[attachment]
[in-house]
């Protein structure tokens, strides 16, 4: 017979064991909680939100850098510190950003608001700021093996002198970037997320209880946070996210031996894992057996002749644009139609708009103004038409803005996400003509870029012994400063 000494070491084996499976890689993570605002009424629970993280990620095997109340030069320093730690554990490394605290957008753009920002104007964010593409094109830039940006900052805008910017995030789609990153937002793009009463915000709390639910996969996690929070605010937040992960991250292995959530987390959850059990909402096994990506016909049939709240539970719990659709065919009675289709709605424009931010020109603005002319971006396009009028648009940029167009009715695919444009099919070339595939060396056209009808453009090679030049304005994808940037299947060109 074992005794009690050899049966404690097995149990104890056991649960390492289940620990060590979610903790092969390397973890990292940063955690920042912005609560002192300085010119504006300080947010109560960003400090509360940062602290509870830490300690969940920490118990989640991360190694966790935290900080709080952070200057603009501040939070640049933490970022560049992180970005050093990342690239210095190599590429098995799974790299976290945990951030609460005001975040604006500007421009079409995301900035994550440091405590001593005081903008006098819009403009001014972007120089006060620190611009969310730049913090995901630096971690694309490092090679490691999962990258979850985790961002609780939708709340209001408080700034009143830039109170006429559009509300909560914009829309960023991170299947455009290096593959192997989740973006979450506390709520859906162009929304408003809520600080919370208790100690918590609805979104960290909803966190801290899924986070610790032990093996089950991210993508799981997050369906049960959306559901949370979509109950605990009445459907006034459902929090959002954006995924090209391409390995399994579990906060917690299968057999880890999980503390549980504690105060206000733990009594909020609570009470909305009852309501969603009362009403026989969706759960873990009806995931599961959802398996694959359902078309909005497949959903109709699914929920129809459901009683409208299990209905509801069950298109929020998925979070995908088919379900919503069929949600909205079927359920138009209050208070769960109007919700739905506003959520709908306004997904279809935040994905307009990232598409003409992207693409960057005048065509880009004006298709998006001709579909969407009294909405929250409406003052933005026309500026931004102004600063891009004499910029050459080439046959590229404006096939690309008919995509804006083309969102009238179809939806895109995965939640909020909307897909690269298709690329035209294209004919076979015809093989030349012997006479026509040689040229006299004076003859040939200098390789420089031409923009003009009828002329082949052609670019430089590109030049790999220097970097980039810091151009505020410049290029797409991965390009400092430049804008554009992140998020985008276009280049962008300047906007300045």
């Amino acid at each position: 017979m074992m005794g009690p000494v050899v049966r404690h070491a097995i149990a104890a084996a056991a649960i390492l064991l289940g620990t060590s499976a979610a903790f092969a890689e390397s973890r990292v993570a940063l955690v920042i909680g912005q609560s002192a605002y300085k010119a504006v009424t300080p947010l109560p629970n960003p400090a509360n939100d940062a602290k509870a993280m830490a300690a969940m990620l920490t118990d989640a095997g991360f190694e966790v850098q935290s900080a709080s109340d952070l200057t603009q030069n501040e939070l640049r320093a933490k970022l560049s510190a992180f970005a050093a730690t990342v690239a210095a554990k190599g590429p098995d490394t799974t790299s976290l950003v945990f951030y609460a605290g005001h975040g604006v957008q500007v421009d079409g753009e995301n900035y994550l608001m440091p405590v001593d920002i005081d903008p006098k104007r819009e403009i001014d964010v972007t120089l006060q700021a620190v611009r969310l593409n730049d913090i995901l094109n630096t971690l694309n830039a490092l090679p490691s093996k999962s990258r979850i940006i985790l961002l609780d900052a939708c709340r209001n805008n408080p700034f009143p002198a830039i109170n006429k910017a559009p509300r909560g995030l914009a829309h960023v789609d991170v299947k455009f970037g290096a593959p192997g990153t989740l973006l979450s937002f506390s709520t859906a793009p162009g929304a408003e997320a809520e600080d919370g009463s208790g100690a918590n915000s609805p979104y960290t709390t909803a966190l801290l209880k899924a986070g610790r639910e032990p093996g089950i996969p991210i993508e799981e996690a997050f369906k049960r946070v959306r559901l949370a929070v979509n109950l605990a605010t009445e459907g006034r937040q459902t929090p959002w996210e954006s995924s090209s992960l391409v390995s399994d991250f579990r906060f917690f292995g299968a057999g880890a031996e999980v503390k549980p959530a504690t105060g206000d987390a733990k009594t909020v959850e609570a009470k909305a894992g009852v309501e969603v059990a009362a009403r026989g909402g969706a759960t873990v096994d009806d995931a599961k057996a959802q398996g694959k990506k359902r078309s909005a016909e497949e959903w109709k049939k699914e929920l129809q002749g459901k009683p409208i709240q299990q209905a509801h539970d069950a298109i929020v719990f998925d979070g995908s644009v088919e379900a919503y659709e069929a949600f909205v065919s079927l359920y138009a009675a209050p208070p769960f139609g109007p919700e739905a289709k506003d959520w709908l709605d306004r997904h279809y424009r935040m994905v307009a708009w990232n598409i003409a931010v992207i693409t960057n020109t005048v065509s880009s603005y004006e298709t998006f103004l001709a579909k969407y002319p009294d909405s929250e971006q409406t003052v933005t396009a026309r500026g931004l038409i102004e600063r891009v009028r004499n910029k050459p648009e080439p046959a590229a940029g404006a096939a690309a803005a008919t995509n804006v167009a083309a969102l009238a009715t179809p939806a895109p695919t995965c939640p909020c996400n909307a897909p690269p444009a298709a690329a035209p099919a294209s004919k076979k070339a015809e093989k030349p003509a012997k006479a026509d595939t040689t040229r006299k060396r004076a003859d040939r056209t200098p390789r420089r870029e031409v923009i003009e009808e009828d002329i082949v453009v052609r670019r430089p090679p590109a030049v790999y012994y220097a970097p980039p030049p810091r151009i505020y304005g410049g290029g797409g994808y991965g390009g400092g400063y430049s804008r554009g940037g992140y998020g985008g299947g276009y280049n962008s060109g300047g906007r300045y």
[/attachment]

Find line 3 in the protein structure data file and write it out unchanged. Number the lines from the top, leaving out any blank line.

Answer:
């Amino acid at each position: 017979m074992m005794g009690p000494v050899v049966r404690h070491a097995i149990a104890a084996a056991a649960i390492l064991l289940g620990t060590s499976a979610a903790f092969a890689e390397s973890r990292v993570a940063l955690v920042i909680g912005q609560s002192a605002y300085k010119a504006v009424t300080p947010l109560p629970n960003p400090a509360n939100d940062a602290k509870a993280m830490a300690a969940m990620l920490t118990d989640a095997g991360f190694e966790v850098q935290s900080a709080s109340d952070l200057t603009q030069n501040e939070l640049r320093a933490k970022l560049s510190a992180f970005a050093a730690t990342v690239a210095a554990k190599g590429p098995d490394t799974t790299s976290l950003v945990f951030y609460a605290g005001h975040g604006v957008q500007v421009d079409g753009e995301n900035y994550l608001m440091p405590v001593d920002i005081d903008p006098k104007r819009e403009i001014d964010v972007t120089l006060q700021a620190v611009r969310l593409n730049d913090i995901l094109n630096t971690l694309n830039a490092l090679p490691s093996k999962s990258r979850i940006i985790l961002l609780d900052a939708c709340r209001n805008n408080p700034f009143p002198a830039i109170n006429k910017a559009p509300r909560g995030l914009a829309h960023v789609d991170v299947k455009f970037g290096a593959p192997g990153t989740l973006l979450s937002f506390s709520t859906a793009p162009g929304a408003e997320a809520e600080d919370g009463s208790g100690a918590n915000s609805p979104y960290t709390t909803a966190l801290l209880k899924a986070g610790r639910e032990p093996g089950i996969p991210i993508e799981e996690a997050f369906k049960r946070v959306r559901l949370a929070v979509n109950l605990a605010t009445e459907g006034r937040q459902t929090p959002w996210e954006s995924s090209s992960l391409v390995s399994d991250f579990r906060f917690f292995g299968a057999g880890a031996e999980v503390k549980p959530a504690t105060g206000d987390a733990k009594t909020v959850e609570a009470k909305a894992g009852v309501e969603v059990a009362a009403r026989g909402g969706a759960t873990v096994d009806d995931a599961k057996a959802q398996g694959k990506k359902r078309s909005a016909e497949e959903w109709k049939k699914e929920l129809q002749g459901k009683p409208i709240q299990q209905a509801h539970d069950a298109i929020v719990f998925d979070g995908s644009v088919e379900a919503y659709e069929a949600f909205v065919s079927l359920y138009a009675a209050p208070p769960f139609g109007p919700e739905a289709k506003d959520w709908l709605d306004r997904h279809y424009r935040m994905v307009a708009w990232n598409i003409a931010v992207i693409t960057n020109t005048v065509s880009s603005y004006e298709t998006f103004l001709a579909k969407y002319p009294d909405s929250e971006q409406t003052v933005t396009a026309r500026g931004l038409i102004e600063r891009v009028r004499n910029k050459p648009e080439p046959a590229a940029g404006a096939a690309a803005a008919t995509n804006v167009a083309a969102l009238a009715t179809p939806a895109p695919t995965c939640p909020c996400n909307a897909p690269p444009a298709a690329a035209p099919a294209s004919k076979k070339a015809e093989k030349p003509a012997k006479a026509d595939t040689t040229r006299k060396r004076a003859d040939r056209t200098p390789r420089r870029e031409v923009i003009e009808e009828d002329i082949v453009v052609r670019r430089p090679p590109a030049v790999y012994y220097a970097p980039p030049p810091r151009i505020y304005g410049g290029g797409g994808y991965g390009g400092g400063y430049s804008r554009g940037g992140y998020g985008g299947g276009y280049n962008s060109g300047g906007r300045y």